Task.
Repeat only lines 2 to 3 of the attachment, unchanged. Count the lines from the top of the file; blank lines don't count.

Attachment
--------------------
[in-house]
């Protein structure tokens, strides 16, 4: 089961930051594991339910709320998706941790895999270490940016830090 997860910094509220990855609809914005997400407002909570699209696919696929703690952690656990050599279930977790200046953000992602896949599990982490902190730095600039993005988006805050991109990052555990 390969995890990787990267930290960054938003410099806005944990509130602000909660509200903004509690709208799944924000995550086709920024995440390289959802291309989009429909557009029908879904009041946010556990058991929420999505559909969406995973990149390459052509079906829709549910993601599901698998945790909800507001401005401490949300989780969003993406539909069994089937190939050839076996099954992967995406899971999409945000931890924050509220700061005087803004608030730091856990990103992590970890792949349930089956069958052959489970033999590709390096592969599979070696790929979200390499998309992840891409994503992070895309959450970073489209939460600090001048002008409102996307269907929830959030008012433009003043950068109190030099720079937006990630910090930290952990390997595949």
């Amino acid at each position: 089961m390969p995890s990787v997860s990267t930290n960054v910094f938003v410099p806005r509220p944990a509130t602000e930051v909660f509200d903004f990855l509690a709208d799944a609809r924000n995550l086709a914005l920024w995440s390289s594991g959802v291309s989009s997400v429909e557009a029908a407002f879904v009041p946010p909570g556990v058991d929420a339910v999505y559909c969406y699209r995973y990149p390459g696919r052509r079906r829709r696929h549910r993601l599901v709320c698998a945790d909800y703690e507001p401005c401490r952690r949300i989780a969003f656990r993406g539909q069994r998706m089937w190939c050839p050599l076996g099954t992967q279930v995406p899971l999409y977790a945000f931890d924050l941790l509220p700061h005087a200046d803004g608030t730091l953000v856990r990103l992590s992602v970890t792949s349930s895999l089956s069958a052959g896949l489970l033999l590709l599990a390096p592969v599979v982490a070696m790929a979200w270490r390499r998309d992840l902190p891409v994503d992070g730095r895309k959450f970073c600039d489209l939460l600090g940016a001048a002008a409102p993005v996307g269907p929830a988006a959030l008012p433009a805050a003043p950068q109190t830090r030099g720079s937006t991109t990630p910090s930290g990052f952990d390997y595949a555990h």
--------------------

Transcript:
């Protein structure tokens, strides 16, 4: 089961930051594991339910709320998706941790895999270490940016830090 997860910094509220990855609809914005997400407002909570699209696919696929703690952690656990050599279930977790200046953000992602896949599990982490902190730095600039993005988006805050991109990052555990 390969995890990787990267930290960054938003410099806005944990509130602000909660509200903004509690709208799944924000995550086709920024995440390289959802291309989009429909557009029908879904009041946010556990058991929420999505559909969406995973990149390459052509079906829709549910993601599901698998945790909800507001401005401490949300989780969003993406539909069994089937190939050839076996099954992967995406899971999409945000931890924050509220700061005087803004608030730091856990990103992590970890792949349930089956069958052959489970033999590709390096592969599979070696790929979200390499998309992840891409994503992070895309959450970073489209939460600090001048002008409102996307269907929830959030008012433009003043950068109190030099720079937006990630910090930290952990390997595949």
């Amino acid at each position: 089961m390969p995890s990787v997860s990267t930290n960054v910094f938003v410099p806005r509220p944990a509130t602000e930051v909660f509200d903004f990855l509690a709208d799944a609809r924000n995550l086709a914005l920024w995440s390289s594991g959802v291309s989009s997400v429909e557009a029908a407002f879904v009041p946010p909570g556990v058991d929420a339910v999505y559909c969406y699209r995973y990149p390459g696919r052509r079906r829709r696929h549910r993601l599901v709320c698998a945790d909800y703690e507001p401005c401490r952690r949300i989780a969003f656990r993406g539909q069994r998706m089937w190939c050839p050599l076996g099954t992967q279930v995406p899971l999409y977790a945000f931890d924050l941790l509220p700061h005087a200046d803004g608030t730091l953000v856990r990103l992590s992602v970890t792949s349930s895999l089956s069958a052959g896949l489970l033999l590709l599990a390096p592969v599979v982490a070696m790929a979200w270490r390499r998309d992840l902190p891409v994503d992070g730095r895309k959450f970073c600039d489209l939460l600090g940016a001048a002008a409102p993005v996307g269907p929830a988006a959030l008012p433009a805050a003043p950068q109190t830090r030099g720079s937006t991109t990630p910090s930290g990052f952990d390997y595949a555990h």